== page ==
The federal government has left a lot of Canadians confused, from people chatting in coffee shops and social media to professional political commentators.
Many of you appear to be having trouble wrapping your head around the idea the Liberals would simultaneously support a motion acknowledging climate change as a matter of utmost urgency while also give its blessing (again!) to the expansion of the Trans Mountain pipeline between Edmonton and Burnaby.
Is it not a contradiction to approve a huge construction project which, upon completion, will allow for the flow of great quantities of crude oil while saying we need to take urgent action to limit the effect of human activity on the planet’s climate?
And as strange as it might sound, the answer is no — this is not a contradiction at all.
It’s a testament to lobby groups’ powers of persuasion that so many of us believe pipeline construction will suddenly cause people to consume more fossil fuels and, as a consequence, force greenhouse gas emissions to rise.
Let me put it in another way.
Were we really expecting the entire developed world to stop using fossil fuels based on the outcome of a handful of North American pipeline projects?
Were we expecting developing nations to forgo economic advancement aided by the use of fossil fuels?
Were we expecting global trade and travel to cease?
I’m going to go out on a limb and say none of those things were going to happen.
It’s not really much of a limb, anyway.
The absence of additional pipeline capacity hasn’t meant Canadian oil isn’t going anywhere.
It’s still being shipped — slowly mind you — by the next-best-possible means.
Data collected by the National Energy Board shows 2018 to have been a bumper year for crude transportation by rail in Canada.
All we’ve been doing for the past decade is waste politicians’ time and taxpayers’ money litigating things that will ultimately have no effect on the world’s demand for energy.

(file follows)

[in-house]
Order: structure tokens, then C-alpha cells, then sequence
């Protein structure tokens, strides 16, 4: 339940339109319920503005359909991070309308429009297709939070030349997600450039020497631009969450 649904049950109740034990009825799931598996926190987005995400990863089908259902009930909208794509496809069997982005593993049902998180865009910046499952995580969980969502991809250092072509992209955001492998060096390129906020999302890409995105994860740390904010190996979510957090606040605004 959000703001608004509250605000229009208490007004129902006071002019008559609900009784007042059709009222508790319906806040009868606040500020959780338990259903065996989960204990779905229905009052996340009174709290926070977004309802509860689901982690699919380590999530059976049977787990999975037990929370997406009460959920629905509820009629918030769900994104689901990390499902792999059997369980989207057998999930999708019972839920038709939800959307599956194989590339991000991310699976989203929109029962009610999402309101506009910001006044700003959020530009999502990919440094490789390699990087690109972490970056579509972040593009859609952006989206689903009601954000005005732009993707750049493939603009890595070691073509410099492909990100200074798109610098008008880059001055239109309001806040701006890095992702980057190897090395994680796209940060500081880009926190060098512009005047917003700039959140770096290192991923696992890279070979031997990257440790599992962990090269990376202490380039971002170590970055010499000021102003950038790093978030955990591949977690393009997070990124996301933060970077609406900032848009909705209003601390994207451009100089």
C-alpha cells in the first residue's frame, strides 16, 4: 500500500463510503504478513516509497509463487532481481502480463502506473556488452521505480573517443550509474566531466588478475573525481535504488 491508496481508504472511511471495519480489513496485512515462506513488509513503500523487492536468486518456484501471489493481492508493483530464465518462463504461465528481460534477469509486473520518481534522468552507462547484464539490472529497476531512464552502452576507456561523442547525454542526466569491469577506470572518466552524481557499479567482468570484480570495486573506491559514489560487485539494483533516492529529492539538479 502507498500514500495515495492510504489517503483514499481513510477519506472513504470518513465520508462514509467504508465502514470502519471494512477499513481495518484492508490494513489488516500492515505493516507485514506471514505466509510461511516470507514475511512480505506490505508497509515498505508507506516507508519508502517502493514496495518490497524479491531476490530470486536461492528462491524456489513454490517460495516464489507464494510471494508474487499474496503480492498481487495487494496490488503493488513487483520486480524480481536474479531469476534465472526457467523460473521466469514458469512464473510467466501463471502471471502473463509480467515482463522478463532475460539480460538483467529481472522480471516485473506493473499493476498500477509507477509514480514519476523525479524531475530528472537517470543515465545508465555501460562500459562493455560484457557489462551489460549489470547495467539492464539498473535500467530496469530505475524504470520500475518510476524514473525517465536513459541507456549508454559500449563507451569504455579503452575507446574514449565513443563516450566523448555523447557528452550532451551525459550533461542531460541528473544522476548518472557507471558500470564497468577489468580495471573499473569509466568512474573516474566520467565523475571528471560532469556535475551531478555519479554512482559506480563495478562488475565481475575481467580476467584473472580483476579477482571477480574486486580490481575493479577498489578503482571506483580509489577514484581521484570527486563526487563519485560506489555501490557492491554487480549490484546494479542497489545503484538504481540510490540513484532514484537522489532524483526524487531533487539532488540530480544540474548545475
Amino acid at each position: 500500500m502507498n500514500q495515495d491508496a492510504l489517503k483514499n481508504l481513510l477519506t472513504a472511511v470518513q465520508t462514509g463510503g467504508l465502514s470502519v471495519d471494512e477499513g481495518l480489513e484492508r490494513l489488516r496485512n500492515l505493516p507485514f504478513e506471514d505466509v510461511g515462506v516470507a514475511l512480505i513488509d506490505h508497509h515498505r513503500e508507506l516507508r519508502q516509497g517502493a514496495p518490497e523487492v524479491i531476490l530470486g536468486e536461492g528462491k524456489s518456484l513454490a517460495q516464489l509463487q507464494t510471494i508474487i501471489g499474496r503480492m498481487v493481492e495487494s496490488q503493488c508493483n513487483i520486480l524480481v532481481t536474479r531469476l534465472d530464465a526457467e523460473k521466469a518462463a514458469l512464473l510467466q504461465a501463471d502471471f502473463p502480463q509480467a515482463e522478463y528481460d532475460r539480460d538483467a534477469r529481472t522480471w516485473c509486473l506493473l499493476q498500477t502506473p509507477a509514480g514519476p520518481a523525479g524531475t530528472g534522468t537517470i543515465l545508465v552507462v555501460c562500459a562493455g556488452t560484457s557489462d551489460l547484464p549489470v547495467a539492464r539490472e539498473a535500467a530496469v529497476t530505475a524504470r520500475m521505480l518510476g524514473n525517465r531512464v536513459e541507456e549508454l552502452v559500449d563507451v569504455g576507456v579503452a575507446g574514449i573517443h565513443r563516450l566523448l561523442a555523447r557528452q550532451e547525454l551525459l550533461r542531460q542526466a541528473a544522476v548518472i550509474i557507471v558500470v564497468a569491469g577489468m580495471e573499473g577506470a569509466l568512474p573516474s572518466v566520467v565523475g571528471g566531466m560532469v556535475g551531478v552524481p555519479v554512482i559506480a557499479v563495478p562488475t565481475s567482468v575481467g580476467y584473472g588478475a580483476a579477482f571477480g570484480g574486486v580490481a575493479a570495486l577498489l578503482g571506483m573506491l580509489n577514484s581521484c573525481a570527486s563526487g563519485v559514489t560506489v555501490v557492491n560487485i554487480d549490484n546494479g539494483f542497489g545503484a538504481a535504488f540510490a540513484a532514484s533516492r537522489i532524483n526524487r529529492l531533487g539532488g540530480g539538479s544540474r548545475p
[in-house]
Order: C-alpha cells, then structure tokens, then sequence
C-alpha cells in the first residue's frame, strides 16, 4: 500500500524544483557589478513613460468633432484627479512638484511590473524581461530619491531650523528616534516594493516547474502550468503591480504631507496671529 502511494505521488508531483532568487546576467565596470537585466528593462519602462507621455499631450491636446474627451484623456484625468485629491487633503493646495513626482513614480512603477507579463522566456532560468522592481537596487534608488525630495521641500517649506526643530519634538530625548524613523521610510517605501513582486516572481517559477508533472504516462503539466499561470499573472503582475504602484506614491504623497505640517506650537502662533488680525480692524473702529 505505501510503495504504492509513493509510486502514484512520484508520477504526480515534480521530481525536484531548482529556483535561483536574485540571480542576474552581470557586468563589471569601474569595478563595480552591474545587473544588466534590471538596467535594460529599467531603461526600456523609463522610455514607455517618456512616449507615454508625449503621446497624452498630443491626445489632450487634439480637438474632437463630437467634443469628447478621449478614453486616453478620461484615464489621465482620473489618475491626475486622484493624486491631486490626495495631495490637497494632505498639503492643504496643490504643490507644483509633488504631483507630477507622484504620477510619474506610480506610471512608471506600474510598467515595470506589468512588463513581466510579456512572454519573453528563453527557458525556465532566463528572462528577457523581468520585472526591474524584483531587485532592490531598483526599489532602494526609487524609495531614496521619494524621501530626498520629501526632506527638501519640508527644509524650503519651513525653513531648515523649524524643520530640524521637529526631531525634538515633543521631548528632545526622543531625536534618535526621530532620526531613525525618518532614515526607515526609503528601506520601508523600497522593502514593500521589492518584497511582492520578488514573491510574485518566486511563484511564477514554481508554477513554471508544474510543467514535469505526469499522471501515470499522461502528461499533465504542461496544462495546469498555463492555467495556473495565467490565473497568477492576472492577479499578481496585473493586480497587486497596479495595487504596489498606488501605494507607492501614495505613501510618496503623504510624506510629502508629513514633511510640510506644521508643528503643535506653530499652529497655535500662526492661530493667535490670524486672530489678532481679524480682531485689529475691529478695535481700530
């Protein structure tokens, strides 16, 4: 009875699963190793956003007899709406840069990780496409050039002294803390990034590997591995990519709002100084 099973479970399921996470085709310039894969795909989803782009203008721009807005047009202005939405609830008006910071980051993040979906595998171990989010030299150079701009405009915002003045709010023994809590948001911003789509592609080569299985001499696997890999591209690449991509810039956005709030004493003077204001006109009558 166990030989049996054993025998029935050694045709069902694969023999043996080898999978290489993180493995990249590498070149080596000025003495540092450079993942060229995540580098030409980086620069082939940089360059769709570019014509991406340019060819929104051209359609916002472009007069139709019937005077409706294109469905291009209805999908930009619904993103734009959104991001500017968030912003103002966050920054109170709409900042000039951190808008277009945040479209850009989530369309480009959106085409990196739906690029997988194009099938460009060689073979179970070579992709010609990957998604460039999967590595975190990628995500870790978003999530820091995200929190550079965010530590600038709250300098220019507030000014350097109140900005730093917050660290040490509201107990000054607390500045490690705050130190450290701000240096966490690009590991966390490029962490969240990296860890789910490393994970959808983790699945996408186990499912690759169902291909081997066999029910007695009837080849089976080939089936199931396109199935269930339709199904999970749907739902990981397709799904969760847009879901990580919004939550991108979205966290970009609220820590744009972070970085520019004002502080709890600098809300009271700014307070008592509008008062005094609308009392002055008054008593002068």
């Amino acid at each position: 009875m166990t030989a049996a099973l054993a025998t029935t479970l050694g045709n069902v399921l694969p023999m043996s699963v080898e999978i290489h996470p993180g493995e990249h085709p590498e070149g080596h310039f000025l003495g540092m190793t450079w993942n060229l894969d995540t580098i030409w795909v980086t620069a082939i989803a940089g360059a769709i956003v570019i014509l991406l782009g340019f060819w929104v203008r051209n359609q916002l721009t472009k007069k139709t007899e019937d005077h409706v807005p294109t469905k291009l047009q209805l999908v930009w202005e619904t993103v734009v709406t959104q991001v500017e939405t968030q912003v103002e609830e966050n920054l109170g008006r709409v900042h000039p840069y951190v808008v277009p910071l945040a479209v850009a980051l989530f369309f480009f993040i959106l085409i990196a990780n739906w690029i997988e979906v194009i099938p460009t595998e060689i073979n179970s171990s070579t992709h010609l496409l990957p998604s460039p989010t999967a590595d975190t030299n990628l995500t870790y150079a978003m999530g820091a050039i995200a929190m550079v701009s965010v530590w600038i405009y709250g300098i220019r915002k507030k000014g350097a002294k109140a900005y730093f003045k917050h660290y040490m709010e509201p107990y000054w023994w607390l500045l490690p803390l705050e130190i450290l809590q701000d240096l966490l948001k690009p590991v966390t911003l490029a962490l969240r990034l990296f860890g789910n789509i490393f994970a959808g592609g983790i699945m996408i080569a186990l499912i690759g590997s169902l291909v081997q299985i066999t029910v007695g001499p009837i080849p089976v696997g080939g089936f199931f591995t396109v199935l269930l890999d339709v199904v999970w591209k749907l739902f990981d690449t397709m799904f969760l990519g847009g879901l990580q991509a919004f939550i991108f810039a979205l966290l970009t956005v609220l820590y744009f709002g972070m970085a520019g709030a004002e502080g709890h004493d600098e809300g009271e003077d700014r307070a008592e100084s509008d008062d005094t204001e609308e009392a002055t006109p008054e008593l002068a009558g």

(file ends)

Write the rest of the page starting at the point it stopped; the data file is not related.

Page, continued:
More than once last year, newspapers have published reports proclaiming a monthly record being set for the volume of energy products being moved in this fashion.
Shipments appeared to have peaked in December, when almost 11 million barrels of oil were transported by tank car.
The Trans Mountain, Energy East and Keystone XL pipeline projects have become straw men of sorts for the environmental movement.
It’s easier to fight a concrete project that it is to fight an idea or a habit.
I am all for making sure humans have the smallest possible impact on the world around us.
But all we’ve been doing for the past decade is waste politicians’ time and taxpayers’ money litigating things that will ultimately have no effect on the world’s demand for energy.
And in doing so, governments and private enterprise have been deprived of the very resources they need to make sure we can responsibly ween ourselves off carbon-based energy.
By that, I mean much more than the act of switching to a new supply of energy.
It’s about using less energy.
It’s about generating and consuming it more smartly.
It’s about giving families whose livelihoods currently depend on coal, oil, and gas the necessary knowledge, skills, and tools to adapt to a new employment environment.
It’s about making sure governments whose revenues have been traditionally dependent on royalties from fossil fuels actually prepare for about a future without them — whether it’s because we’ve deliberately chosen to reduce our dependency on those resources or because they have been exhausted.
These are big, complex issues we’re not dealing with — issues we can’t avoid for much longer — because it seems nobody is able to see past the end of a pipeline or two.
On Twitter: @RickyLeongYYC
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